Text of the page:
As at many of its fellow banking giants, investment banking proved a significant bright spot in an otherwise grim year for HSBC. Of course, all it took for that to be true was for unit’s profit to fall 7% compared to the bank’s overall 45%, but no matter: Unlike its peers, some of whom are choosing to reward their top performers or who are at worst holding the line for them, HSBC has decided to encourage those architects of its only arguable success of 2020 to apply for jobs at those other banks.
Bonuses at HSBC’s investment bank and trading division were down 15% for 2020, according to the company’s annual report. This was in line with those in asset management and private banking, and less severe than in other parts of the bank where cuts topped 20%…. More junior staff were generally less affected by the cut, HSBC said, with those lower down in the bank receiving bonuses more in line with their performance than senior employees.
Of course, many of their announced bonuses may prove theoretical, because HSBC still has 24,000 layoffs to implement, and if that call comes before the check, well, the check’s not going to come.
Among those set to lose out on their bonus are staff facing redundancy in some jurisdictions. Under its pay policy, employees are no longer eligible for a share of the bank’s bonus pool once they have been informed they are being cut even if they are still employed by the company on or beyond the date when the payments are made.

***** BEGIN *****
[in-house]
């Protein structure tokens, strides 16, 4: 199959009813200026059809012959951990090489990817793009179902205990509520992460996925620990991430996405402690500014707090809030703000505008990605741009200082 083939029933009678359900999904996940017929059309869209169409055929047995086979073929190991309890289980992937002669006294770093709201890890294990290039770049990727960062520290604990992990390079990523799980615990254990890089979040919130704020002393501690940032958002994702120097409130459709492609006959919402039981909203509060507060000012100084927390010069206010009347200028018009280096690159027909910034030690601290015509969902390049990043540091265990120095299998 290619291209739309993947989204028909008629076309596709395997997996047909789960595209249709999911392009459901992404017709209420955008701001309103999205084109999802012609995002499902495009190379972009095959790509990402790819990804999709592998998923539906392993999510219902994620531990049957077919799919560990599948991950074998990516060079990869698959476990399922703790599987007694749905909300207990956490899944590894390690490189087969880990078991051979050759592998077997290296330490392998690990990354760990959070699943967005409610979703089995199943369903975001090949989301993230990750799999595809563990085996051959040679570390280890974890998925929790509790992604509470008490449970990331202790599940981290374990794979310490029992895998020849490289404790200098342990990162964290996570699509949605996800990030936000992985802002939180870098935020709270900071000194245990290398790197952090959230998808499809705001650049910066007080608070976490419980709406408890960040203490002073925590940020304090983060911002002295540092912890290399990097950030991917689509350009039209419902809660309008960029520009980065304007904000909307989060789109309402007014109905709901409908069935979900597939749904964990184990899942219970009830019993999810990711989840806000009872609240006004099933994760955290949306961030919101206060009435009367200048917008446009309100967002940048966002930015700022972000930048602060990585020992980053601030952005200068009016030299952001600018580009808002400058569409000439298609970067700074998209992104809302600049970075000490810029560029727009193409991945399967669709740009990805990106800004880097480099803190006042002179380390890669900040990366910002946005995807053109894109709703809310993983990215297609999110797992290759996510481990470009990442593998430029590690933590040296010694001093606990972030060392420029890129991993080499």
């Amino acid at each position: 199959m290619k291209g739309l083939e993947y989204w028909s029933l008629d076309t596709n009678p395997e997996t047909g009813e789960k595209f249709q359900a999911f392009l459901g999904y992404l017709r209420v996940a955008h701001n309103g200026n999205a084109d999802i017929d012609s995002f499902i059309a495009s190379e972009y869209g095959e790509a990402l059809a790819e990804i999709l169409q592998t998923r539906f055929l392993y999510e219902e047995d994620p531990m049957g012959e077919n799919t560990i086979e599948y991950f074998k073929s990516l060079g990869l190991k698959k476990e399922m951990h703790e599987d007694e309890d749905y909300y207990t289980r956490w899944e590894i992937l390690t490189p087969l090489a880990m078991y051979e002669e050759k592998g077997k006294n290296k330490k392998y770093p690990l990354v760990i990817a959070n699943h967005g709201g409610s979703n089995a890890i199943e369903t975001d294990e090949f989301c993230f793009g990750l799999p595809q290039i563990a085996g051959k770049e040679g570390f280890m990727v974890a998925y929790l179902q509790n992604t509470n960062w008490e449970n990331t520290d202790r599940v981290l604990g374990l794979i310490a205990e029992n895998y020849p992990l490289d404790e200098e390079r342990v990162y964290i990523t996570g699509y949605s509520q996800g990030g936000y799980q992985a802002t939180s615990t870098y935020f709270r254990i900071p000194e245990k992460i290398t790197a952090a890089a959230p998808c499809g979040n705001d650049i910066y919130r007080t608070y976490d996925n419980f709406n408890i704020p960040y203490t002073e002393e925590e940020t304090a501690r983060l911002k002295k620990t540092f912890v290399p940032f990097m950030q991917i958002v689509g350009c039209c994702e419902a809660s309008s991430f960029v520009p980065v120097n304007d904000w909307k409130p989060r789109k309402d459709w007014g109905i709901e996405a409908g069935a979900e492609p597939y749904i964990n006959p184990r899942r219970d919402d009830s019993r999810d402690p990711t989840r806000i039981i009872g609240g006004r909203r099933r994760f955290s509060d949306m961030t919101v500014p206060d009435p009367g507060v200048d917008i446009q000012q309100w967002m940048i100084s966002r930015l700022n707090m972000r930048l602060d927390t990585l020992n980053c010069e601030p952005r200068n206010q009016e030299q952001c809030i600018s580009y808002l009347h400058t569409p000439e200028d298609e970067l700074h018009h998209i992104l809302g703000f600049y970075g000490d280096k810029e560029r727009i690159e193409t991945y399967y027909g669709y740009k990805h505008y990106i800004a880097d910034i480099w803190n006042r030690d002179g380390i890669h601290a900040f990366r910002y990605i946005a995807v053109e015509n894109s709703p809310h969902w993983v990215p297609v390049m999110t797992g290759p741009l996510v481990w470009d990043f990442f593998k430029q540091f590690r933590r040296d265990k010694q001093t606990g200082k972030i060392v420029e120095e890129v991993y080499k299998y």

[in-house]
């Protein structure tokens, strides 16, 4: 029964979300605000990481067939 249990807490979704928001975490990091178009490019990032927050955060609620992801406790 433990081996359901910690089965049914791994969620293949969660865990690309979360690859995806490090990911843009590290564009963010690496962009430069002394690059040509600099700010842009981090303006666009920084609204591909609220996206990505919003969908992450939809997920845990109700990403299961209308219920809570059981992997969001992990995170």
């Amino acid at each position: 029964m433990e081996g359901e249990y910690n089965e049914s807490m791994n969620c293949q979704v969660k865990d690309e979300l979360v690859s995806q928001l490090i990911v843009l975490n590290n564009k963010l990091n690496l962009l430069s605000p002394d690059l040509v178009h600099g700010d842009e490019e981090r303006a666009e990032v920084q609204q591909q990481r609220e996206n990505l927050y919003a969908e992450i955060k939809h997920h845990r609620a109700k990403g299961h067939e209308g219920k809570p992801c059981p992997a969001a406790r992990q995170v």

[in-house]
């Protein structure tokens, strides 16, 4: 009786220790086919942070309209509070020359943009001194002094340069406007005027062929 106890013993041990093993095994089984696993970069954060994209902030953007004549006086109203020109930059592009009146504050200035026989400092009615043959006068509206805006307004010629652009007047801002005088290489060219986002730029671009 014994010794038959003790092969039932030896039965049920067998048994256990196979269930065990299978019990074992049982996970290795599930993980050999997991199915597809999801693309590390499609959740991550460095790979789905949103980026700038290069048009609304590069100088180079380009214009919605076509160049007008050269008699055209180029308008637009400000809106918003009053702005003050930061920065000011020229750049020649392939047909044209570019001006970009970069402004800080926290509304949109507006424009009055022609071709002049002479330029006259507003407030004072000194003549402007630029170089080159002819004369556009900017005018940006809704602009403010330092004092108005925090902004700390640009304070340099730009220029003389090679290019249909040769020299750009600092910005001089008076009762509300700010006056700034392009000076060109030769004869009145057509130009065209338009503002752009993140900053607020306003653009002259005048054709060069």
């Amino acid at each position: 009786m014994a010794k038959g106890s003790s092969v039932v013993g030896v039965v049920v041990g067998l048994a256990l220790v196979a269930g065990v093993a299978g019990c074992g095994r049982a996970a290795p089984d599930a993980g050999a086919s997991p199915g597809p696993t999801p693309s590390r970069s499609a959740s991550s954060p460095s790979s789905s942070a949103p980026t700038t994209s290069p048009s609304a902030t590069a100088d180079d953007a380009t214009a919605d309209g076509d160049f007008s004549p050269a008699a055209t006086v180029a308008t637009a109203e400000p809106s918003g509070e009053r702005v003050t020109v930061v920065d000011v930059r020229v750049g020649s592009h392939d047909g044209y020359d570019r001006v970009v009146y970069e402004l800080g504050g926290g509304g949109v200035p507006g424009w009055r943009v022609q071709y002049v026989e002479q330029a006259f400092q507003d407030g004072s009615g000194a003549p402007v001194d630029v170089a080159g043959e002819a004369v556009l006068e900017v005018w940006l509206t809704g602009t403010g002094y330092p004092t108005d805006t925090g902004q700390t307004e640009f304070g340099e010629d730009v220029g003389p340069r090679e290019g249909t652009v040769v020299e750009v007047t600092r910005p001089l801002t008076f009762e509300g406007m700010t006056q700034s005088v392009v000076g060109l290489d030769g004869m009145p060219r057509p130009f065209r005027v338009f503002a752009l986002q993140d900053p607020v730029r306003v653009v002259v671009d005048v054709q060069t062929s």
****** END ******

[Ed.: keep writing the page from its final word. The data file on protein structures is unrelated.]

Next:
This all has a very perverse potential impact on HSBC’s key revenue generator, such as it is: On the one hand, you’ve told your very best employees that they’ll have to take their talents elsewhere if they wish to be appropriately compensated, while on the other making clear to the rest of them that they might not want to work too hard, since there’s a one-in-seven chance they won’t be rewarded for it anyway.
It’s easy to see why you might feel a bit disincentivized as a result. – The bank still has 24,000 of its 35,000 job cuts still to go. Why work hard all year for the prospect of a reduced bonus irrespective of performance, or no bonus at all if the bank decides to chop you the day before it hits your bank account?
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